Imposex is a disorder in sea snails caused by the toxic effects of certain marine pollutants. These pollutants cause female sea snails (marine gastropod molluscs) to develop male sex organs such as a penis and a vas deferens.

Imposex inducing substancesEdit

Tributyltin (TBT) hydride model

It was believed that the only inducer of imposex was tributyltin (TBT),[1] which can be active in extremely low concentrations, but recent studies reported other substances as inducers, such as triphenyltin[2] and ethanol.[3] Tributyltin is an anti-fouling agent for boats which affects females of the species Nucella lapillus (dog whelk), Voluta ebraea (the Hebrew volute),[4] Olivancillaria vesica,[5] Stramonita haemastoma[6] (red-mouthed rock shell) and more than 200 other marine gastropods.


In the dog whelk, the growth of a penis in imposex females gradually blocks the oviduct, although ovule production continues. An imposex female dog whelk passes through several stages of penis growth before it becomes unable to maintain a constant production of ovules. Later stages of imposex lead to sterility and the premature death of the females of reproductive age, which can adversely affect the entire population.[4]


The imposex stages of female dog whelks and other molluscs (including Nucella lima) are used in the United Kingdom and worldwide to monitor levels of tributyltin. The RPSI (Relative Penis Size Index) of females to males, and the VDSI (Vas Deferens Sequence Index) are used to monitor levels of tributyltin in marine environments.

A ban on tributyltin was implemented in Canada in 2003, however, in 2006, dog whelks with imposex could still be found on the shores of Halifax Harbour in Nova Scotia.[7]

See alsoEdit


  1. ^ Ruiz JM, Quintela M, Barreiro R (1998) Tributyltin and imposex: no uncertainty shown. Mar Ecol Prog Ser 170: 293–294
  2. ^ Horiguchi, T.; et al. (1995). "Imposex in Japanese gastropods (Neogastropoda and Mesogastropoda): effects of tributyltin and triphenyltin from anti-fouling paints". Marine Pollution Bulletin. Oxford. 31 (4–12): 402–405. doi:10.1016/0025-326X(95)00133-8.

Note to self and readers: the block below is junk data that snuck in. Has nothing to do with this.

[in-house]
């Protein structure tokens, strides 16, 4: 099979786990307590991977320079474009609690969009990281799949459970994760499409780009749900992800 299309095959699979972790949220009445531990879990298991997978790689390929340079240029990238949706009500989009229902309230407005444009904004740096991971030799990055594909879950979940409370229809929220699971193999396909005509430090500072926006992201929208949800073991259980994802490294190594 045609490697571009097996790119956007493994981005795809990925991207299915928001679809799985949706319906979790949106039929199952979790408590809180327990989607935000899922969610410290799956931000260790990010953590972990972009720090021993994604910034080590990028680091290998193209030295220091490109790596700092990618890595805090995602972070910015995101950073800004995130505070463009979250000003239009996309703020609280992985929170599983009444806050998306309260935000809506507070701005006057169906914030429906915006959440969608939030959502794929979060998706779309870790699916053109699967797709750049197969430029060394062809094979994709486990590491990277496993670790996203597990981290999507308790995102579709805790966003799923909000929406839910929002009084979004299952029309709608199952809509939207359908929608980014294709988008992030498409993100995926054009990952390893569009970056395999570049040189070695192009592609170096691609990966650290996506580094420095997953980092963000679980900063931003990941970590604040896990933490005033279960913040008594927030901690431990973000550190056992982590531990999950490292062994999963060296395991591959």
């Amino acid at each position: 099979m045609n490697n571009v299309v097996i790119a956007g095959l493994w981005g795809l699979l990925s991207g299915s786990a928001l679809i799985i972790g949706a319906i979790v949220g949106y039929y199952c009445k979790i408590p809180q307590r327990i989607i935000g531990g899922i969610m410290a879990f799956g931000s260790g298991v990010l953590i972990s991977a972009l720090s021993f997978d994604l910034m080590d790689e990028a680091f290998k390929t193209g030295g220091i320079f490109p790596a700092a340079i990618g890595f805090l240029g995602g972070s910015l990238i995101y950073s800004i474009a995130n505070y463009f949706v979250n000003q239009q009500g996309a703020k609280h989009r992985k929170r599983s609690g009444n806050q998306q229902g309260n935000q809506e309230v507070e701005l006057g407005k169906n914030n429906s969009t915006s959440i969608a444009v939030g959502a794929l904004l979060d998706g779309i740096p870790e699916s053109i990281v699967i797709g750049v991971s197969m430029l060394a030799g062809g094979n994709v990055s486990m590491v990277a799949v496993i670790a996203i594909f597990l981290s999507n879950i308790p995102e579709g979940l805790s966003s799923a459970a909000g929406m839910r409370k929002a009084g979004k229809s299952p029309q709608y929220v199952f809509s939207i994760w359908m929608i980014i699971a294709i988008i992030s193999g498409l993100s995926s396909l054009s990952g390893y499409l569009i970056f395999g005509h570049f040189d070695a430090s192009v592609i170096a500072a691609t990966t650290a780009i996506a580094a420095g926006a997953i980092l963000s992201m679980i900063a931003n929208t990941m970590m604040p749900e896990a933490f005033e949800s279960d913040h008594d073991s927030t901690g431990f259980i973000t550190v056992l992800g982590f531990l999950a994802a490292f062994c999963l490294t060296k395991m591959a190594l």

3. ^ Davies, I. M.; et al. (1997). "Sublethal effects of tributyltin oxide on thedog whelk Nucella lapillus". Marine Ecology Progress Series. 158: 191–204. doi:10.3354/meps158191.
  4. ^ a b Castro, Í. B.; et al. (2008). "Imposex in endemic volutid from Northeast Brazil (Mollusca: Gastropoda)" (PDF). Brazilian Archives of Biology and Technology. Brazil. 51 (5): 1065–1069. doi:10.1590/s1516-89132008000500024. ISSN 1516-8913.
  5. ^ Caetano, C. H. S.; Absalão, R. S. (2002). "Imposex in Olivancillaria vesica vesica (Gmelin) (Gastropoda, Olividae) trom a Southeastern Brazilian sandy beach" (PDF). Revista Brasileira de Zoologia. Brazil: Sociedade Brasileira de Zoologia. 19 (2): 215–218. doi:10.1590/S0101-81752002000600022. ISSN 0101-8175.
  6. ^ Fernandez, M. A.; et al. (2002). "Occurrence of imposex in Thais haemastoma: possible evidence of environmental contamination derived from organotin compounds in Rio de Janeiro and Fortaleza, Brazil" (PDF). Cadernos de Saúde Pública. Rio de Janeiro, Brazil: Fundação Oswaldo Cruz. 18 (2): 463–476. doi:10.1590/S0102-311X2002000200011. ISSN 0102-311X. PMID 11923888. Archived from the original (PDF) on 2011-09-28. CS1 maint: discouraged parameter (link)
  7. ^ Coray, Camille; Bard, Shannon M. (1 May 2007). "Persistence of Tributyltin-Induced Imposex in Dogwhelks (Nucella lapillus) and Intersex in Periwinkles (Littorina littorea) in Atlantic Canada". Water Quality Research Journal. 42 (2): 111–122. doi:10.2166/wqrj.2007.014.
  • Gibbs, P.E., Bryan, G.W. (1986). Reproductive failure in populations of the dog-whelk Nucella lapillus, caused by imposex induced by tributyltin from antifouling paints. J. Mar. Biol. Assoc. U. K. 66: 767–777.
  • "Occurrence of Imposex." Natural Resource Management. 2006.
  • Wirzinger, G., Vogt, C., Bachmann, J., Hasenbank, M., Liers, C., Stark, C., Ziebard, S. & Oehlmann, J. (2007). Imposex of the netted whelk Nassarius reticulatus (Prosobranchia) in Brittany along a transect from a point source. Cah. Biol. Mar. 48(1): 85–94.

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